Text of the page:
Trump calls Pittsburgh synagogue attack 'evil' anti-Semitism
By CATHERINE LUCEY, Associated Press
MURPHYSBORO, Ill. (AP) — President Donald Trump mourned the dead and forcefully condemned anti-Semitism Saturday after a mass shooting at a Pittsburgh synagogue that left 11 dead. But faced with another national tragedy, he did not long turn his focus away from the midterm elections or himself.
Nine days from elections that will determine the control of Congress, Trump stuck to his plans to appear at an agricultural convention and a political rally. Throughout the day, he expressed sorrow, called for justice and bemoaned hate, getting regular updates on the shooting. But he also campaigned for candidates, took shots at favorite Democratic targets House Minority Leader Nancy Pelosi and Sen. Elizabeth Warren and made jokes about his hair.
At a massive rally in southern Illinois for U.S. Rep. Mike Bost, Trump condemned the shooting as an "evil anti-Semitic attack." But he said cancelling his appearance would make "sick, demented people important." He pledged to change his tone for the evening and did cool some of his most fiery rhetoric.
The slaughter at Sabbath services followed a tense week dominated by a mail bomb plot with apparent political motivations and served as another toxic reminder of a divided nation. It also again underscored Trump's reluctance to step into the role of national unifier at tense moments as well as his singular focus heading into elections that could dramatically change his presidency.
Trump acknowledged the weight these moments carry, telling reporters that experiencing such events as president, "it's a level of terribleness and horror that you can't even believe. It's hard to believe."
The White House said Trump was getting regular briefings on the attack. He spoke with the governor of Pennsylvania and the mayor of Pittsburgh. He also spoke with his daughter Ivanka Trump and her husband, Jared Kushner, who are Jewish.
Shortly after returning to Washington late Saturday, Trump ordered flags at federal buildings throughout the country to be flown at half-staff until Oct. 31 in "solemn respect" for the victims.
Trump sought to energize turnout for Bost, who is fighting to hold on to a seat that was once a Democratic stronghold, but turned out for Trump in 2016. To bolster his argument for sticking with the rally, Trump argued that the New York Stock Exchange was opened the day after 9/11, though in fact it was re-opened on September 17.
Speaking to a massive, cheering crowd at an airport hangar in southern Illinois, Trump said "the hearts of all Americans are filled with grief, following the monstrous killing." He told reporters before the rally that he would travel to Pittsburgh, though he did not offer details. He also sought to distance himself from the man arrested in the shooting, calling him "sick" and saying "he was no supporter of mine."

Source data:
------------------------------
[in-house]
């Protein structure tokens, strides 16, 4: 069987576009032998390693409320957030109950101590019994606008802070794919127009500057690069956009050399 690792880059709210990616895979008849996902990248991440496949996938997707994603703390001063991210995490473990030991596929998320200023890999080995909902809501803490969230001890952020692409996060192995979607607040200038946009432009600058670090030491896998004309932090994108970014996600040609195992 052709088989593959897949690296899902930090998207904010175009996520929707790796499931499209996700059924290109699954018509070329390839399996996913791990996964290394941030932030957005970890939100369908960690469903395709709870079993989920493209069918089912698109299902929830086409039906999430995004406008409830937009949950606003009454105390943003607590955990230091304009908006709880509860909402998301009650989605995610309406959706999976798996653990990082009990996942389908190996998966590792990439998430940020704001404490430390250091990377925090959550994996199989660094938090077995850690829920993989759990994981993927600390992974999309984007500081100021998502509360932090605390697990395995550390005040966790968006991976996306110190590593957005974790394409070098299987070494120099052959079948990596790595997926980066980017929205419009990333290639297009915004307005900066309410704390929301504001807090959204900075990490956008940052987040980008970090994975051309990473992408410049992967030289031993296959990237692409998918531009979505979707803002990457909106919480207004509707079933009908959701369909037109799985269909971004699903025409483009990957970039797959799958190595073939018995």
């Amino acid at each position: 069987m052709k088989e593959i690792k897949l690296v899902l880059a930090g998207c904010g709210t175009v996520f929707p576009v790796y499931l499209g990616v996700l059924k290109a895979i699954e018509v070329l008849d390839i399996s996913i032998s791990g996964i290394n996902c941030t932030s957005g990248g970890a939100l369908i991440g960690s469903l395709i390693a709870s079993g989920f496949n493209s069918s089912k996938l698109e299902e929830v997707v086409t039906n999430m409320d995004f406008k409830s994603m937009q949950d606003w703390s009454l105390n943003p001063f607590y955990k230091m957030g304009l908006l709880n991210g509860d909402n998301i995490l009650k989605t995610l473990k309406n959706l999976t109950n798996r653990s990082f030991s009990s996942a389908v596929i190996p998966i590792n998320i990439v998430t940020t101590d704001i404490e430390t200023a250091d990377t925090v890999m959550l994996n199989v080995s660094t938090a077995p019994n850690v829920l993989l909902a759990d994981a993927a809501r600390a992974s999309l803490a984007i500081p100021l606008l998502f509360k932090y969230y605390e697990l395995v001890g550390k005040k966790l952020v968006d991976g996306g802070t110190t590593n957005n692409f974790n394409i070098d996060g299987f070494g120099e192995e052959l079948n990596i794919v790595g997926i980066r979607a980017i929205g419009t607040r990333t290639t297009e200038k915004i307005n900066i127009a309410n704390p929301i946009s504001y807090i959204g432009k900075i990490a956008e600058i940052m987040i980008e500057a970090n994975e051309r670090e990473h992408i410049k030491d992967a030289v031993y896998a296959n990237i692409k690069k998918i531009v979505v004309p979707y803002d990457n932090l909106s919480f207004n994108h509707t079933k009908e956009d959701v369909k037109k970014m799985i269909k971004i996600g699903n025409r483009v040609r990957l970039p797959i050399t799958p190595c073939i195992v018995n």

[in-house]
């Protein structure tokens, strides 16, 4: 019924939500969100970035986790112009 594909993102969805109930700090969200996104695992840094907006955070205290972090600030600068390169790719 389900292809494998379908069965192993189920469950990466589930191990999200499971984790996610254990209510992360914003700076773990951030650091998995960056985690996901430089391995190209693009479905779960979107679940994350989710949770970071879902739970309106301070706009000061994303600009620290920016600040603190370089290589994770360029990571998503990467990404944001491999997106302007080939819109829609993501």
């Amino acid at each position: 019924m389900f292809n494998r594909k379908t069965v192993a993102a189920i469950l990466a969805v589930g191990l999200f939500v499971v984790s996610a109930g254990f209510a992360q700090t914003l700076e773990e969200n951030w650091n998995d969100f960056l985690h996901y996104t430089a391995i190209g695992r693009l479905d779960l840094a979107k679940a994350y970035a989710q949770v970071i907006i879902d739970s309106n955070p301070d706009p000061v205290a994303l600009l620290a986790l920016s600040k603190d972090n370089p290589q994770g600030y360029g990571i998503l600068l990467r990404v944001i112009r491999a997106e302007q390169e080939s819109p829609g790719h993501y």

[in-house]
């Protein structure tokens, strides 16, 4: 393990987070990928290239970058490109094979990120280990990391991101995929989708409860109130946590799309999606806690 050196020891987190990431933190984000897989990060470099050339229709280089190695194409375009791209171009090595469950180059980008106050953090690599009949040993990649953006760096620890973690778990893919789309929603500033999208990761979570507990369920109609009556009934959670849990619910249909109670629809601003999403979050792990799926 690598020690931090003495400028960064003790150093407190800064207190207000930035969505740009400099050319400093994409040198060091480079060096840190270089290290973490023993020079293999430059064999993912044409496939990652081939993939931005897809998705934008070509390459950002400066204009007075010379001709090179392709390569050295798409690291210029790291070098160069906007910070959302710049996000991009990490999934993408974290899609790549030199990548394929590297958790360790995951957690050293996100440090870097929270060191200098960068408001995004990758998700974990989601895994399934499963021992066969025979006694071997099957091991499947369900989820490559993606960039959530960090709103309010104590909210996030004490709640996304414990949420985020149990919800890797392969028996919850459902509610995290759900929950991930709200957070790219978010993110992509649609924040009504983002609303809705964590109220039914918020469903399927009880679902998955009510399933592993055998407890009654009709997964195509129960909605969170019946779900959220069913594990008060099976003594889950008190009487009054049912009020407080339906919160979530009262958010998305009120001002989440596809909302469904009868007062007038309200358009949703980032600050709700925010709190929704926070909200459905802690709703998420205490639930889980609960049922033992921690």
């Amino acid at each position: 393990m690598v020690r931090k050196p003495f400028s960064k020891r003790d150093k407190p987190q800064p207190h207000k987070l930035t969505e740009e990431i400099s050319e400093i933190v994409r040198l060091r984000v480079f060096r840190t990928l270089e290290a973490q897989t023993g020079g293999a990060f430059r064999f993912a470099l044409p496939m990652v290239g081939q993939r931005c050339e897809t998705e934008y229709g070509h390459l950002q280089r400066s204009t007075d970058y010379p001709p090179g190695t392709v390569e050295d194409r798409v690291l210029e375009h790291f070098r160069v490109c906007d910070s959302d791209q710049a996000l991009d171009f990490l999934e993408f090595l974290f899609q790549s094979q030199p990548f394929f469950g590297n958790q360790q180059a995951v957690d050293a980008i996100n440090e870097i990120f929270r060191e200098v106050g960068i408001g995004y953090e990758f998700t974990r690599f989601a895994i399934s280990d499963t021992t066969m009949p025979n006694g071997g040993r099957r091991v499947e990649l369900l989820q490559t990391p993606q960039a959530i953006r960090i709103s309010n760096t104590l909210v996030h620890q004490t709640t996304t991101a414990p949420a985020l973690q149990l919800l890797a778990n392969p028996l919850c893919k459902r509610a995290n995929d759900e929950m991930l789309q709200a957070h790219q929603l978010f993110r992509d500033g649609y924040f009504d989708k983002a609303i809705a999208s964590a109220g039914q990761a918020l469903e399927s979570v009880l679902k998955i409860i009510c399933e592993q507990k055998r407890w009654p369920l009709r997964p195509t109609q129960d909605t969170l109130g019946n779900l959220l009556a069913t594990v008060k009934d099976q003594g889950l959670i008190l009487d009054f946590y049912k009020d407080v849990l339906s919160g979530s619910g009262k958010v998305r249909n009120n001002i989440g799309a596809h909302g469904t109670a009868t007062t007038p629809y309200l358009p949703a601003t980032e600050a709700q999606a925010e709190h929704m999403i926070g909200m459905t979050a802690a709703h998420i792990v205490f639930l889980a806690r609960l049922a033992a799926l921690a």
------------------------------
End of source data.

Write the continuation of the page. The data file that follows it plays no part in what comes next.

Although his tone was softer, he still targeted Pelosi and Democrats and the crowd gleefully shouted "lock her up," in reference to Hillary Clinton, one of the targets of the bomb plot. And he continued to emphasize his hardline immigration rhetoric. "Republicans want strong borders, no crime, and no caravans," Trump said.
Trump's speech to a convention of the Future Farmers of America had all the hallmarks of a Trump rally, as the president riffed on trade, jobs and some of his political enemies. At one point he also joked about his hair. He said it was ruffled by the rain as he left Washington, adding "I said, 'maybe I should cancel this arrangement because I have a bad hair day."
Trump offered an unsparing denunciation of anti-Semitism, which he said was the motive behind the attack, in contrast to remarks after clashes between white supremacists and counterprotesters in Charlottesville last year. Then, he only inflamed tensions by blaming both sides for the violence.
Speaking to young farmers in Indianapolis, Trump called on the country to come together, before inviting a pastor and rabbi on stage to pray.
Earlier in the day, Trump speculated that the death toll in Pittsburgh would have been curbed if an armed guard had been in the building. With both the number of deaths and details of the synagogue's security still to be disclosed, Trump said gun control "has little to do with it" but "if they had protection inside, the results would have been far better."
But the attack did not persuade him that tighter gun controls are needed.
"This is a case where, if they had an armed guard inside, they might have been able to stop him immediately," Trump said. "Maybe there would have been nobody killed, except for him, frankly. So it's a very, very - a very difficult situation."
In previous mass shootings, Trump has at times said he would consider tightening gun laws but in the main has called for more armed guards in places such as schools.
"The world is a violent world," he said before his speech. "And you think when you're over it, it just sort of goes away, but then it comes back in the form of a madman, a wacko. ... They had a maniac walk in and they didn't have any protection and that is just so sad to see, so sad to see."
Trump said lawmakers "should very much bring the death penalty into vogue" and people who kill in places such as synagogues and churches "really should suffer the ultimate price."